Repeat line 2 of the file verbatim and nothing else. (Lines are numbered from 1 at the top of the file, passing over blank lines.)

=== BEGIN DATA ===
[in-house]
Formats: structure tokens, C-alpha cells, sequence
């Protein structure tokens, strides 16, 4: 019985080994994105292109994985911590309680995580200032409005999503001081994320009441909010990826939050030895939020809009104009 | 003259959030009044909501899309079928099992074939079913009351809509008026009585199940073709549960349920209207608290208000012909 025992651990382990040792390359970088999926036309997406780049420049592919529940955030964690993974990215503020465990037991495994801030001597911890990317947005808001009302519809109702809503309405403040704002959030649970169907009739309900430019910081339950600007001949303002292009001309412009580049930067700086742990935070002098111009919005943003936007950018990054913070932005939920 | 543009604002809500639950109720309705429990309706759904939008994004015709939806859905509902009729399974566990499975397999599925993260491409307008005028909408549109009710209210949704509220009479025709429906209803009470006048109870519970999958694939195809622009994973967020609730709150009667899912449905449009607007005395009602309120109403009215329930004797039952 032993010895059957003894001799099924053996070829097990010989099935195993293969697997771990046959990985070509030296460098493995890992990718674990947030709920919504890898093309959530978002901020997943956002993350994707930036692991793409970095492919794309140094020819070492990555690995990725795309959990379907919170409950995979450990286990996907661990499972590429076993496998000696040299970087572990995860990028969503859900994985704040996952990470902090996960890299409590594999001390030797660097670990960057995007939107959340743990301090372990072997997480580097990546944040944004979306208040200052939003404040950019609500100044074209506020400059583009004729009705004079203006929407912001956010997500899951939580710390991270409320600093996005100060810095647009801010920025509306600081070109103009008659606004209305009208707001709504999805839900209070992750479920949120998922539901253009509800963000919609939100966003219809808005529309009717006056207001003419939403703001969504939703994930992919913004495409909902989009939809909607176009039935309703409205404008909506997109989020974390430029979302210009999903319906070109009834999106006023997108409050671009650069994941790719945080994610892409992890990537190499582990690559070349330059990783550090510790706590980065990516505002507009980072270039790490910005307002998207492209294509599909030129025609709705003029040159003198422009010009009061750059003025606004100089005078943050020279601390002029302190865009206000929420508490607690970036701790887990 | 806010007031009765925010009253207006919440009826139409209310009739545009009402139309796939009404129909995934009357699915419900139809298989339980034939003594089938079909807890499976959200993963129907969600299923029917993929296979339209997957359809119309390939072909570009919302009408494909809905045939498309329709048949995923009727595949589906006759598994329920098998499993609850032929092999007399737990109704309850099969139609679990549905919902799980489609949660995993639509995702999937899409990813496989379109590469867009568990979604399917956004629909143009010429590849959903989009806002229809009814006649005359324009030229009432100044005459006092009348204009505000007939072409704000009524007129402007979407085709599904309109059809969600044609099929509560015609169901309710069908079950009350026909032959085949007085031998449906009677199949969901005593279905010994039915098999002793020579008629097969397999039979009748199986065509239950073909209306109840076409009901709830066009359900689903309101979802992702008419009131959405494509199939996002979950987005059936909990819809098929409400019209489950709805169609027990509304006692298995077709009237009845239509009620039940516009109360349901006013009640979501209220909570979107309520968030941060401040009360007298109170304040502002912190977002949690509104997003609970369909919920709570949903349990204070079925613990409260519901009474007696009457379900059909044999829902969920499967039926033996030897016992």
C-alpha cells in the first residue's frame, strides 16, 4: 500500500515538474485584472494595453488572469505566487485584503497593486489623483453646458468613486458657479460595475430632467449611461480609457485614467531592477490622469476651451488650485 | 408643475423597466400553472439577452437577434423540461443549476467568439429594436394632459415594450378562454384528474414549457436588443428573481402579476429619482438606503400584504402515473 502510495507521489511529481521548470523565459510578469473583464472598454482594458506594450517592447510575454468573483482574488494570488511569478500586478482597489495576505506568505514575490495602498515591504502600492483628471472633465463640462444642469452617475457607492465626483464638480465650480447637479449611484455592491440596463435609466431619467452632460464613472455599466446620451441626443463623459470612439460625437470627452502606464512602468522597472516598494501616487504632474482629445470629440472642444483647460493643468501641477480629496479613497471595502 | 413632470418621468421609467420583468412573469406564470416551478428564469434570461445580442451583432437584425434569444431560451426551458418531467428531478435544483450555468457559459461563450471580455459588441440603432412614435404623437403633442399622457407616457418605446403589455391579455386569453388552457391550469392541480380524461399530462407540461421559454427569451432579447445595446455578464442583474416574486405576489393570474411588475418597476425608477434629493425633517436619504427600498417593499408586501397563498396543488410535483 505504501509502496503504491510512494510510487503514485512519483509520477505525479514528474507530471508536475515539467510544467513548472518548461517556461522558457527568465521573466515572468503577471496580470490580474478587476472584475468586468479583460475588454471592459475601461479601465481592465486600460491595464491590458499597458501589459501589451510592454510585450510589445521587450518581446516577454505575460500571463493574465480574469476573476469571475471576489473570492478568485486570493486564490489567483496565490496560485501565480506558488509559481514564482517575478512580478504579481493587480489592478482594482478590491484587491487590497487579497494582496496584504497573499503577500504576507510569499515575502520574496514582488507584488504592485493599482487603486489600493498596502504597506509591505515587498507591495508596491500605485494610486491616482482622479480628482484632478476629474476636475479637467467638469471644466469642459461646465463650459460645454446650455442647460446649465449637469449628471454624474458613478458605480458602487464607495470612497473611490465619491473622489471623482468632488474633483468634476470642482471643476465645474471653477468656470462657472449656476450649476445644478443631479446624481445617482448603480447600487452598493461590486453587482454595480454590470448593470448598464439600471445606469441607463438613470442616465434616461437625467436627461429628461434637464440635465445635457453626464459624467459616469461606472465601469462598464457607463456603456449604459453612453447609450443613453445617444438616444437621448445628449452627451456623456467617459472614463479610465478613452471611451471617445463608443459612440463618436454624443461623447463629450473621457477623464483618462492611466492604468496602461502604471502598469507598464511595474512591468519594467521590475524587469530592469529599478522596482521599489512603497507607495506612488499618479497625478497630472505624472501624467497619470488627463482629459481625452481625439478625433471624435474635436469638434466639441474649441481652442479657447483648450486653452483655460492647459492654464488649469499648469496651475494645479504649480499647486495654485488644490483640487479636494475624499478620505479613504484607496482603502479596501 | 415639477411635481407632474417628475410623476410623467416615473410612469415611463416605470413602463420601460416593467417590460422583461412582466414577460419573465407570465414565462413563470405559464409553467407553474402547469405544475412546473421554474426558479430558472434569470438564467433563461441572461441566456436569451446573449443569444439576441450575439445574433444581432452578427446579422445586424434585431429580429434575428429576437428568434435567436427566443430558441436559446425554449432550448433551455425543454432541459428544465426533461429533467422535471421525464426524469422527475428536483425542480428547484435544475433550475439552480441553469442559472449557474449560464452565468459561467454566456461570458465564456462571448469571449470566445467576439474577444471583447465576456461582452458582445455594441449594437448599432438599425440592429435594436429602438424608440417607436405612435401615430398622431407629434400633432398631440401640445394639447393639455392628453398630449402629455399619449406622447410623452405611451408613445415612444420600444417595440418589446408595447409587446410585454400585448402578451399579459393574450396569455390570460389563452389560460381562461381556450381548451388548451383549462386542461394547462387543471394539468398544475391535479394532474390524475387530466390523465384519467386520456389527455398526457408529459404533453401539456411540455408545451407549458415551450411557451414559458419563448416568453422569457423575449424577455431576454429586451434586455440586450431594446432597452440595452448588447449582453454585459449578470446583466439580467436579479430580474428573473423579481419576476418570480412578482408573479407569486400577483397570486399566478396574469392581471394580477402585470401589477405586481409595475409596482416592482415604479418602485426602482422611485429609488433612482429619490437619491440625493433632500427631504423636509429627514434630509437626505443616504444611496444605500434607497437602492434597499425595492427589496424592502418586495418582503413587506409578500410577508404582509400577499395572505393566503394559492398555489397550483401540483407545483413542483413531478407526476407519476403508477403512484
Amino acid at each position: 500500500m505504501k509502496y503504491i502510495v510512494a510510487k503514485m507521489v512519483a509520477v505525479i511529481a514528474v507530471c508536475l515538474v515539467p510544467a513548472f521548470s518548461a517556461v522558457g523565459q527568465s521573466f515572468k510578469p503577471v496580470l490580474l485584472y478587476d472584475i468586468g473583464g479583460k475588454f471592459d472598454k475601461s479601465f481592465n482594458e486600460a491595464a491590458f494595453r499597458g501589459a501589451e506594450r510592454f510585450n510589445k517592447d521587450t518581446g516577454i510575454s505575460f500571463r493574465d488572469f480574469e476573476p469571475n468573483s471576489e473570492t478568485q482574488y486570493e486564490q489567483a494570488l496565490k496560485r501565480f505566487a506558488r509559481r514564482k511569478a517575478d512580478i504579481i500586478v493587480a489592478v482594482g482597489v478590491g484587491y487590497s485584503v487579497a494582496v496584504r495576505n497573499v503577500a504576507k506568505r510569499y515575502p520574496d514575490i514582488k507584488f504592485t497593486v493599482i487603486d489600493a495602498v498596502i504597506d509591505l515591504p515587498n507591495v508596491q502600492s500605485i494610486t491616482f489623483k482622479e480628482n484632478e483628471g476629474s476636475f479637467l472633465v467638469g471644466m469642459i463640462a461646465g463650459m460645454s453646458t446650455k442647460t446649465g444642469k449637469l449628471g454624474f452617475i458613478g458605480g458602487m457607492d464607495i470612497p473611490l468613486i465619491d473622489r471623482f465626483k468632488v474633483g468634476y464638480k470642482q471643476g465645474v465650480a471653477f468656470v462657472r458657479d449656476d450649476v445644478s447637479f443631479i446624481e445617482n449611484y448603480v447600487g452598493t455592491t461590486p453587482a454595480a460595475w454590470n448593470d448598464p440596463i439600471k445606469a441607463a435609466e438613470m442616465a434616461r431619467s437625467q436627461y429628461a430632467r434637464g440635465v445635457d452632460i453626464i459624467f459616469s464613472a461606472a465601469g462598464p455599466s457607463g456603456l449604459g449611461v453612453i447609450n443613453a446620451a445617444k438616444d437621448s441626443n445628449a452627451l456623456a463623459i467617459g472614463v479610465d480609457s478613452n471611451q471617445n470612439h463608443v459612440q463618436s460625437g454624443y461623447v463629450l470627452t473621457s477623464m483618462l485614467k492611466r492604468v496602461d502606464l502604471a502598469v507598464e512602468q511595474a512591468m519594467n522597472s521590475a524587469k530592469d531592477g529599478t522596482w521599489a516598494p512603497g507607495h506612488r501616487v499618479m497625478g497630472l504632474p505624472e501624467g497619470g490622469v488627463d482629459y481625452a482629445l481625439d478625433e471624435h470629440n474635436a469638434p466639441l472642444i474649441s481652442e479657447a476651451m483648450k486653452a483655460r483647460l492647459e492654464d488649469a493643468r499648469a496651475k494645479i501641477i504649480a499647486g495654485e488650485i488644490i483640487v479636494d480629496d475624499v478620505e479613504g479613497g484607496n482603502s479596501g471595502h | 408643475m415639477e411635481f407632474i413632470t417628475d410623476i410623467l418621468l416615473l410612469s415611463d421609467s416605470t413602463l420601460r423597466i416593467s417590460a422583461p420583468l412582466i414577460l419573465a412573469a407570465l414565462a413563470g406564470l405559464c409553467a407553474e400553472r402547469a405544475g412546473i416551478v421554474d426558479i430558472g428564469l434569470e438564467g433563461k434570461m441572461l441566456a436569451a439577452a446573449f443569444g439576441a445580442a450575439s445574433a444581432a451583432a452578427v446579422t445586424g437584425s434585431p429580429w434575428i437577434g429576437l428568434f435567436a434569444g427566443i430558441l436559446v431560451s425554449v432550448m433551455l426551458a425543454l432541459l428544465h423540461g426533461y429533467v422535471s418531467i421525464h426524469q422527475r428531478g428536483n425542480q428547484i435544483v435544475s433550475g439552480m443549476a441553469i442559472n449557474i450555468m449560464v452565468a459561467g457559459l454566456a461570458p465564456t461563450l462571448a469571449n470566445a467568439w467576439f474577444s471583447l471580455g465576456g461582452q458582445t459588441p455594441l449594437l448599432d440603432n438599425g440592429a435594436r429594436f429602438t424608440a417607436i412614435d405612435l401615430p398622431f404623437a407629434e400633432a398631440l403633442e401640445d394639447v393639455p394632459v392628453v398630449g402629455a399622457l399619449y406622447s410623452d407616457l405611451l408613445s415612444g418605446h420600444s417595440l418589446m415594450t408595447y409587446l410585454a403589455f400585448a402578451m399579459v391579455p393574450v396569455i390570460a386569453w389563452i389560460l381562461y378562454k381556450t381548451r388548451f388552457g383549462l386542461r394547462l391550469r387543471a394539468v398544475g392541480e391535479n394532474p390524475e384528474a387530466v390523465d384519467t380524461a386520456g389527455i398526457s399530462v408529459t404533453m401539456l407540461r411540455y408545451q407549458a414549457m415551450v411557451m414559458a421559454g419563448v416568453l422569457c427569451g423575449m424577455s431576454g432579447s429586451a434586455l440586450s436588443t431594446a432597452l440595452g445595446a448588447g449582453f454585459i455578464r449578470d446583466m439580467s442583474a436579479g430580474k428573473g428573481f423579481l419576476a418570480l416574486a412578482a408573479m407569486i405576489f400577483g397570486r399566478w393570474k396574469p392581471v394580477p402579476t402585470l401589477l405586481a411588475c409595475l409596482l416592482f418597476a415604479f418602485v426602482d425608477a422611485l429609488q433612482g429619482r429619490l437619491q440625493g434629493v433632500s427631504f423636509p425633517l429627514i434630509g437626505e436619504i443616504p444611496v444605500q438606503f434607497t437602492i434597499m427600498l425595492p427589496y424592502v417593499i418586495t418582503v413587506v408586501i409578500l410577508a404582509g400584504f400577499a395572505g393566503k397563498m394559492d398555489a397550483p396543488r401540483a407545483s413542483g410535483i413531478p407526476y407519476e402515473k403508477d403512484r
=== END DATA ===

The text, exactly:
Formats: structure tokens, C-alpha cells, sequence